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  • Greening Brazil: Environmental Activism in State and Society
  • Cathy Marie Ouellette
Hochstetler, Kathryn and Margaret E Keck. Greening Brazil: Environmental Activism in State and Society. Durham, NC: Duke UP, 2007. 304 pp.

With decades of scholarship and archival experience under their belts, Kathryn Hochstetler and Margaret Keck have collaborated on this project and produced a synthetic evaluation of how politics shape environmental policies in Brazil. In doing so, the authors have achieved a multidisciplinary study that highlights the complexities of environmentalism in a global context. A nuanced assessment of the personal and political relationships affecting policy, their investigation traces change over time in an effort to evaluate and better comprehend the correlation between associations and political realities. Greening Brazil examines the networks within government and non-governmental agencies that shape environmentalism, and takes into account international movements and organizations that had some bearing on Brazilian domestic policy. The authors researched the themes of multilevel governance, studied the interactions between agents of the state and society, and identified patterns of response to policies. By prioritizing associations, Hochstetler and Keck illustrate the importance of personal patronage in Brazil and reveal that ratified policies are not routinely enacted. The book is divided into chapters that analyze the movement chronologically through several waves of environmentalism that include early legislation of the 1970s, redemocratization during the 1980s, and the current focus on pollution and sustainability. The text offers case studies on the Amazon, Cubatão and São Paulo.

Greening Brazil offers several significant contributions to our understanding of global environmentalism and details the specific challenges of implementation on national and local stages in Brazil. Notably, the authors challenge past assumptions about environmental movements in developing nations, chiefly that pressure from outside international organizations has resulted in a surge of domestic concern for environmental predicaments. The scholarly tendency to [End Page 225] focus on dominant actors over peripheral nations diminishes the complexities of political processes and oversimplifies outcomes, and the authors locate the dawn of environmentalism in Brazil prior to the 1972 United National Conference on the Human Environment in Stockholm. Likewise, Hochstetler and Keck contend that this study of environmental policy and politics differs from that of native Brazilians who have reacted to the intrusion of international agents, and they acknowledge that international forces have swayed domestic actions "in contradictory ways"(8).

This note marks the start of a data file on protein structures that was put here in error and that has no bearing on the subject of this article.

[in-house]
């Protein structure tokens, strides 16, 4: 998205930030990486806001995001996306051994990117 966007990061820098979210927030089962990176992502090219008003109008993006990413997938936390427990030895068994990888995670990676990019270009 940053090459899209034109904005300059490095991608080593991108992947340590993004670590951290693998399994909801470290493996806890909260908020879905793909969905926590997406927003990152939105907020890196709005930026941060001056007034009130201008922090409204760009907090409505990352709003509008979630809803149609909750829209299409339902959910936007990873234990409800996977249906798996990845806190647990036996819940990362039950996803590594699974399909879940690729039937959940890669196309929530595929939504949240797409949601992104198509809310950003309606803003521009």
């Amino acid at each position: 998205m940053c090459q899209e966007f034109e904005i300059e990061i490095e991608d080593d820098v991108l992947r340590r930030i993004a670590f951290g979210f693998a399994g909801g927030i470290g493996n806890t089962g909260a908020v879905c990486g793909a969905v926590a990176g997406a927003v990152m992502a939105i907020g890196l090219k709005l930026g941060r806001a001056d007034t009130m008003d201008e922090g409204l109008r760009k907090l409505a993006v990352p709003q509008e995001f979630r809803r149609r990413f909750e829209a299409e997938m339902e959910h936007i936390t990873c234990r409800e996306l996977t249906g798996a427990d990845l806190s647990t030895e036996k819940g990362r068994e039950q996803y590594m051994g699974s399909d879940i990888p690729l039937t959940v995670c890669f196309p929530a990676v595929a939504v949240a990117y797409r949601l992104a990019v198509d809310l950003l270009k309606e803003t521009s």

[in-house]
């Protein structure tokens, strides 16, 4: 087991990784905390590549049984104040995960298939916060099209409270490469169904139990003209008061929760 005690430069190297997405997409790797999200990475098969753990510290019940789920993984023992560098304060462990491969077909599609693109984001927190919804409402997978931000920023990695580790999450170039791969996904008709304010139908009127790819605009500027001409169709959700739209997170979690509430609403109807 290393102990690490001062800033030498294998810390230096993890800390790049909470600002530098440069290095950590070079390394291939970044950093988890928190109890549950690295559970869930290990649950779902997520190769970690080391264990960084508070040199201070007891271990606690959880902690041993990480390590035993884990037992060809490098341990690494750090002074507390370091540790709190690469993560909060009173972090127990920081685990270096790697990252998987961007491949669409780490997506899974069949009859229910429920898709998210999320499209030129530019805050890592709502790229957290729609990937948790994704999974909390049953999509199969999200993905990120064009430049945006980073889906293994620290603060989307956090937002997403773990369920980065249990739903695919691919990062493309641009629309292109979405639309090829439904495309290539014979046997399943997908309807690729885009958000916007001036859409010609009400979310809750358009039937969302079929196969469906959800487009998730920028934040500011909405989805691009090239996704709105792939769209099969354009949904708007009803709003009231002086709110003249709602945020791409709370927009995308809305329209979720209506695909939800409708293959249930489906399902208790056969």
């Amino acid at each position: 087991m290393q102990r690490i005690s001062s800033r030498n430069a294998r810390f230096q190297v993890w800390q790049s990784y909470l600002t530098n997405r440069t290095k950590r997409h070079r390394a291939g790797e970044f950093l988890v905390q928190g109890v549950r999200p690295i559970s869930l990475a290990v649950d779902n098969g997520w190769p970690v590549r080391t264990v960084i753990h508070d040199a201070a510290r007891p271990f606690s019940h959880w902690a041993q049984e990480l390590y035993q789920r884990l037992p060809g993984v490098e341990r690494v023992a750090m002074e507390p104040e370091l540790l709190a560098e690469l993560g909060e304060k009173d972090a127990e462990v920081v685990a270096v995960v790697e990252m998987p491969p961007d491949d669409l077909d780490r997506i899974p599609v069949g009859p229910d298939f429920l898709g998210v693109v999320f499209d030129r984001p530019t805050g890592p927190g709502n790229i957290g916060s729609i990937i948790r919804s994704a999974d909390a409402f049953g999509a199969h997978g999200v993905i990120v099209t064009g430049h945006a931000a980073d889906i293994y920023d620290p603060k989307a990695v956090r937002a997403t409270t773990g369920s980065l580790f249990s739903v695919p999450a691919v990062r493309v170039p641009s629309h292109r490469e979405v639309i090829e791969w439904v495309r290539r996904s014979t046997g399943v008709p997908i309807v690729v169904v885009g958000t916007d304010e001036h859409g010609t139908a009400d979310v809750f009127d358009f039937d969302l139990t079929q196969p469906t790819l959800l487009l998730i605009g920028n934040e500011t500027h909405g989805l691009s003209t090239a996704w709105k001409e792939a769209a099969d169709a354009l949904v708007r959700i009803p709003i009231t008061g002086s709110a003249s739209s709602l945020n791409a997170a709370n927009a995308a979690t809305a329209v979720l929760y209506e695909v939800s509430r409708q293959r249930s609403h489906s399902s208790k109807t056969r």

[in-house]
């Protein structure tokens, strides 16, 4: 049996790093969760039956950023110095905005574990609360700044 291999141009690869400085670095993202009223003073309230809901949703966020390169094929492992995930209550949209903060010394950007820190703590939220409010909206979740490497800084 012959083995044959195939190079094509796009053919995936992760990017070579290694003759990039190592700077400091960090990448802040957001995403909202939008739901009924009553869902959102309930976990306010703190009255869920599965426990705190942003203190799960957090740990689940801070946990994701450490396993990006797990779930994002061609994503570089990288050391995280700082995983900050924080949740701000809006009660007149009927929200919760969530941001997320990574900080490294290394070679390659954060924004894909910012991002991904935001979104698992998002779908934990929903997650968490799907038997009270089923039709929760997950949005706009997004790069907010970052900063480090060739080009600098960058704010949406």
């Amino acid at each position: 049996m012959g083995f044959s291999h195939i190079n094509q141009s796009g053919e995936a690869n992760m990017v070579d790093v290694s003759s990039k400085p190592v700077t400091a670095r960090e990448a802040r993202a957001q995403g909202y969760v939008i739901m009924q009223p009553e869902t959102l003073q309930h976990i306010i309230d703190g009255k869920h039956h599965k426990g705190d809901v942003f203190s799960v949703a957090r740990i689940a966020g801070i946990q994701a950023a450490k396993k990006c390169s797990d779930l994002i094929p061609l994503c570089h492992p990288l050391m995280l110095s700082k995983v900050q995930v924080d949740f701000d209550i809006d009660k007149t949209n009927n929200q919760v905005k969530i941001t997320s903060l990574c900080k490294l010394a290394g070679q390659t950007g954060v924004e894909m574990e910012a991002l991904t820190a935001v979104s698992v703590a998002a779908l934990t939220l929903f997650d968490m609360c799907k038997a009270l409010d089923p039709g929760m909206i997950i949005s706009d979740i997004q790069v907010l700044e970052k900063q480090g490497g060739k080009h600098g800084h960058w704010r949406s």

Hochstetler and Keck's assessment of change over time heightens our comprehension of the environmental perils that have plagued rural and urban Brazil during the last several decades. Greening Brazil concludes that the tendency to anticipate continual and upward progress over time does not do justice to the complexities inherent in environmental political processes. Similarly, measuring outcomes in a conventional linear fashion flattens the substance of how politics shape policy. The authors instead argue that forward-thinking developments marked Brazilian environmentalism, but were interrupted, abruptly concluded, or left significant gaps. For instance, the end of the 1990s witnessed a heightened emphasis on export products resulting in deforestation, despite significant steps forward in environmental activism in some states, such as Rio Grande do Sul. The transition to democracy did not squelch rampant deforestation in the Amazon; rather, the authors identify a "cycle of predatory practices" such as cattle ranching and burning forests that "proved difficult to control" (146–147). Activism and international monetary support could not contend with eager opportunists, enticed by profitable exports, who exploited limited citizen participation in lawmaking and lack of law enforcement. The deaths of Chico Mendes in 1988 and Dorothy Stang in 2005 heightened attention to deforestation and land reform; yet advances and setbacks mark the period, and illegality continues to be widespread in the Amazon despite federal efforts.

According to this analysis, institutional weakness, poor implementation of laws, and the impact of federalism combine to impede environmentalism in Brazil. Indeed, institutions easily mutate with recurrent modifications in structure and practice. The fragility of organizations and the decidedly politicized state affect the relationships between people and institutions, further weakening the implementation of laws. The authors bring to light the contradictory principles of Brazilian politics: a tradition of federalism within a democratized country whose 1988 Constitution guaranteed power over environmentalism to the federal government but established unequal...


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pp. 225-227
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